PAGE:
Hannah Blog Image

So, how can we embrace the mindful mindset? How can we begin to welcome the unwelcome distractions we experience on a daily basis?

The good news is, you don’t have to commit to three hours of meditation and reflection every Monday morning. You do, however, need a certain level of commitment in order to notice significant transformations in the way you think and react. Short daily practices have shown to have lasting impacts on mood and attentional control at both the behavioural and neuronal level. This mindfulness practice encompasses the classic breathing and body-scan meditations, but can also include mindfulness of routine activities (such as eating, walking, or running), or mindful movement (i.e. yoga).

I noticed the impact of mindfulness on my stress levels almost immediately. After class on Mindful Mondays, I was uncharacteristically alert and energised, and felt a general spike in mood. This translated to amplified focus and productivity throughout the day.

Picking up on these intangible transformations motivated me to practice independently. I began using that mindfulness app I had downloaded ages ago but never felt the need to open. When lying in bed restlessly, thoughts and plans encircling my mental arena, Headspace’s sleep meditation became my go-to fix.

From my perspective, one of the few things we have control over in life is how we react to things outside of our control. This is the core of what mindfulness taught me. But I’m still not a morning person.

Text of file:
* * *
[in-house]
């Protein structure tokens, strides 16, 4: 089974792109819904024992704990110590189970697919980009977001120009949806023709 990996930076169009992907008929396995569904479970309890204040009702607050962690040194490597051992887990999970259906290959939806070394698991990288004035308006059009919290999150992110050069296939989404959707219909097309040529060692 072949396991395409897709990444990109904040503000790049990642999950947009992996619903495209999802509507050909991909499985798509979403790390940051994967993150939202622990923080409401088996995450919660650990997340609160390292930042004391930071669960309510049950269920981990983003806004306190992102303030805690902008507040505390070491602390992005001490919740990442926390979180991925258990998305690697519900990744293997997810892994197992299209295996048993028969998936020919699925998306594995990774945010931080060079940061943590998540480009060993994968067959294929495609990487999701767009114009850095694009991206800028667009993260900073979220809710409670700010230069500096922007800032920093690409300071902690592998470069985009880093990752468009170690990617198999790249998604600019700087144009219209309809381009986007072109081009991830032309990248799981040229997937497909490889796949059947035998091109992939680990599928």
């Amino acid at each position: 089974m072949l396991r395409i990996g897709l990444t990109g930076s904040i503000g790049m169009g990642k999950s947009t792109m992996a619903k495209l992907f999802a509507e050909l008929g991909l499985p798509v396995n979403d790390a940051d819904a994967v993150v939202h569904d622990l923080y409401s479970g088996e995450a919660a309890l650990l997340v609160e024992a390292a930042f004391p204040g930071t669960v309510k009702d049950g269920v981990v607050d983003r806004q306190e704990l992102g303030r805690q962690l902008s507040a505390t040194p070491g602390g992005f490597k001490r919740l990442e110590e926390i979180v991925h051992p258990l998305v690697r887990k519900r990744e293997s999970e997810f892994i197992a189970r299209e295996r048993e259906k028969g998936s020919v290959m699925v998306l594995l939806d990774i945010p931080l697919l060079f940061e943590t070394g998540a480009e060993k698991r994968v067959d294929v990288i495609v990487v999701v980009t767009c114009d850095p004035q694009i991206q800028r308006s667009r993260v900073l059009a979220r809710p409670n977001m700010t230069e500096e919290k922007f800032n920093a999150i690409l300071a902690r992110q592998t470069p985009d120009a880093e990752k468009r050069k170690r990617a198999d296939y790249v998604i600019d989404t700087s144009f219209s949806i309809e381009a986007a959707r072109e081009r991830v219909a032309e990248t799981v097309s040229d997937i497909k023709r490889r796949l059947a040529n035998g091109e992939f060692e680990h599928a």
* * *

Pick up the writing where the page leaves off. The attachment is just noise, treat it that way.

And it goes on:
Learn more about how mindfulness can engender individual and organisational transformation by contacting: Hannah@hotspotsmovement.com

Digital Myth Debunking – Here’s why digital natives may not be as savvy as you think…

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RaphOn a summer’s day in 1994, I was born in Paris as a ‘digital native’ – part of the generation born into a world where technology was readily available – through smartphones to laptops to social media platforms. By the time I reached High School, technology was moving swiftly into the education experience and we were told that we would be required to use laptops in the classroom for note-taking instead of using paper. Rather than celebrating this advance – as you might assume a millennial would – me and my peers saw it as a ‘counterproductive’ system ‘ruining education’ whilst our Principal at the time, in his early 50’s, narrated to us just how great technology was for society and education.

Was this clash between my grade and the Principal predictive of millennials and how we feel about technology today? Given that the older generations developed, introduced and fostered this digital world, would it not make sense for us, millennials, to be most critical of it? With these questions in mind I highlight the importance of questioning the assumption that millennials prefer and work better with the digital world than previous generations.

Let’s have a look at some of the myths or assumptions about the older generations and their interaction with digital:

Myth #1: They have more difficulty using technology than millennials